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an open letter to teachers (past, present and future)

Image: Dhillan Chandramowli

Image: Dhillan Chandramowli

To all our teachers (past, present and future),

Thanks for choosing to be teachers. I know it must be a challenging task, particularly for those of you who work with children and young adults. When you’re working with young and impressionable minds, teaching is so much more than relaying information; it’s a grand performance and disciplinary task.  Goodness knows a lot of the time it must seem like it’s not worth the effort. I know because I considered being a teacher and it cost me my last bit of sanity.

But some, actually most of us, appreciate your efforts, even if we’re not able to tell you so at the time. We appreciate the long hours you put into preparing lessons; the early mornings and late evenings. We appreciate the sweet euphemisms at the end of our atrocious essays and rejoice at every ‘well done’.

Last week, I was told my high school English teacher and debating coach, Mrs Twigg, passed away suddenly. I was struck with a real sadness. Not because she was part of the fabric of my life – I hadn’t seen her in nearly 10 years – but because a great deal of what she taught me still remains relevant to what I do. More than that, she was a genuinely nice person who invested in my education as well as the education of countless others and years on, I still appreciate that.

Until that moment I hadn’t really considered the long-term impact a great teacher has on our lives. I’d given even less thought to thanking them while I still had the chance.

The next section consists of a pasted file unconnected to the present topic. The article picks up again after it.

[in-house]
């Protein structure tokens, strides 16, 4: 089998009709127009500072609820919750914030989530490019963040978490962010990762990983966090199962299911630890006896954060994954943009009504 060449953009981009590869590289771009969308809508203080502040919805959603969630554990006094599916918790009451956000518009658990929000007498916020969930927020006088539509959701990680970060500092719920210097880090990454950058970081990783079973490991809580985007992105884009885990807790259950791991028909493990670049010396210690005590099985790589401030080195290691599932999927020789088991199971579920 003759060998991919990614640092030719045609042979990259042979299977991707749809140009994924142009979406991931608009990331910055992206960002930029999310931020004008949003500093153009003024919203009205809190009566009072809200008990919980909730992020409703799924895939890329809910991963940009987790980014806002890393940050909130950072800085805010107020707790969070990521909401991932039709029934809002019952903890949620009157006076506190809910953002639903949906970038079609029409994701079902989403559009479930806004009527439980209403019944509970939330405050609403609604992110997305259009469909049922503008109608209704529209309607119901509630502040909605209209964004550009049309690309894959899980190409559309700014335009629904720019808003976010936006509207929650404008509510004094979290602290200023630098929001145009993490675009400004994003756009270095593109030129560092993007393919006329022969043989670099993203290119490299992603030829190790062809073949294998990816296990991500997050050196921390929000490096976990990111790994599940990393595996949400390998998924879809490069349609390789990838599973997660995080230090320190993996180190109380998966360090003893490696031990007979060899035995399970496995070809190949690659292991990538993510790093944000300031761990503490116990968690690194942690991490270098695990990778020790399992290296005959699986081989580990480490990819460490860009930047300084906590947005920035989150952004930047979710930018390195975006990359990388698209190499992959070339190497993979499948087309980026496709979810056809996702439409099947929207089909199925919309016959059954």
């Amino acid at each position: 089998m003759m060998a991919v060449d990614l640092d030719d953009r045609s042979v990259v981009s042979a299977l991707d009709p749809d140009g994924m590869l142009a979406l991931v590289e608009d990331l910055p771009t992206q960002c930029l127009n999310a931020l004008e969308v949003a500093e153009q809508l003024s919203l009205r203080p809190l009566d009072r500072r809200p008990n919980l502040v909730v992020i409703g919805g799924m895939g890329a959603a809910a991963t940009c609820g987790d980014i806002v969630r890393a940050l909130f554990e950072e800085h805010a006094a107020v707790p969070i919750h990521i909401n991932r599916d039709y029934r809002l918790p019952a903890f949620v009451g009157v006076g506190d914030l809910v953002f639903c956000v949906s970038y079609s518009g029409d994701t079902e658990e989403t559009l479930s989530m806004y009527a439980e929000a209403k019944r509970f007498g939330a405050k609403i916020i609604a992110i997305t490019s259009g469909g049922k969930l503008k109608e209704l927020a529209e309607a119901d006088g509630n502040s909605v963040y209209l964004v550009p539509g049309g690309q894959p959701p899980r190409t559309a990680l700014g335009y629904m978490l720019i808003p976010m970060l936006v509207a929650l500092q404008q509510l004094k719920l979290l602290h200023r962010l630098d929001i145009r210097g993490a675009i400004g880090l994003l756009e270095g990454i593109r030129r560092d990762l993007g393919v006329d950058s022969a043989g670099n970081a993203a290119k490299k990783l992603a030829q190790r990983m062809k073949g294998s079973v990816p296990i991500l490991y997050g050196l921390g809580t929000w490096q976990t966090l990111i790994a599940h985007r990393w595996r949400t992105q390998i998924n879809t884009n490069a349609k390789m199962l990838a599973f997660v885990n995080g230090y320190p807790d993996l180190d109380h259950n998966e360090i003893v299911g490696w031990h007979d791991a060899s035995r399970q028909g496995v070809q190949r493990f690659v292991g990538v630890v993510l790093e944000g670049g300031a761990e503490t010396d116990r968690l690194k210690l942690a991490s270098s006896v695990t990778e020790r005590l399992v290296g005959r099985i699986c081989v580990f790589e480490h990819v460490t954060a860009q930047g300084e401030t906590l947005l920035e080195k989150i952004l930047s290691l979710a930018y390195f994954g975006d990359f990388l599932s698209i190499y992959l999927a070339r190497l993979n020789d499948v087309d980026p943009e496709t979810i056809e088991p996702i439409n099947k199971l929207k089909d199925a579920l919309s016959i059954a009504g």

It seems a lost opportunity that I never got to tell Mrs Twigg how useful English has proven to be. I personally haven’t utilised any of the mathematics I was taught after grade six but basic essay writing, the ability to formulate sentences, maintain arguments and do so convincingly, is the very foundation of what I do every single day.

Beyond even this, I feel teachers should know that the work they do is invaluable. After the years have passed we can look back and appreciate the dedication of a good teacher. A good teacher will ignite a passion in their students – a passion that lives long after the lesson is taught. A good teacher inspires the average student to be better and the good student to be greater.

There are those teachers who go above and beyond the curriculum; those who offer support and encouragement and invest in their students. Everybody has their favourite teacher and the reason we loved them is because they believed in us; they gently (and occasionally not so gently) pushed us beyond our comfort zones and into the realm of excellence. They’re the ones who knew we could do better and made us do it. They listened to our concerns, answered our questions and gave advice without invitation – not to be intrusive but to remind us of the bigger picture.

Teachers never cease being necessary, because we never stop learning, but school teachers are in quite a privileged position. They have the ability to work closely with the students they see every day and change the course of their lives. But like all privileges, it comes with a great responsibility and part of that responsibility is nurturing citizens who will make the world a better place.

We all know ‘children are our future’ logic tells us this, but how great our future is and how great the future of the individual child can, in part, be influenced by the calibre of the teacher.

So to all teachers who inspire and invoke passion, enthusiasm and excellence, thank you for doing your job with such commitment. I am certainly a better person for it.

And to Mrs Twigg, thank you for demanding the very best from your students and teaching us the beauty of language. May your soul rest in peace, as your legacy lives on.

With love,

Your students (past, present and future)


One thought on “an open letter to teachers (past, present and future)

  1. Thanks Mehal. These are the sentiments that I expressed in Mrs Twiggs eulogy. She did indeed have a lasting impact, as you mentioned not even having seen her for ten years. In those ten years she was still having an impact on me. Well done. Sam

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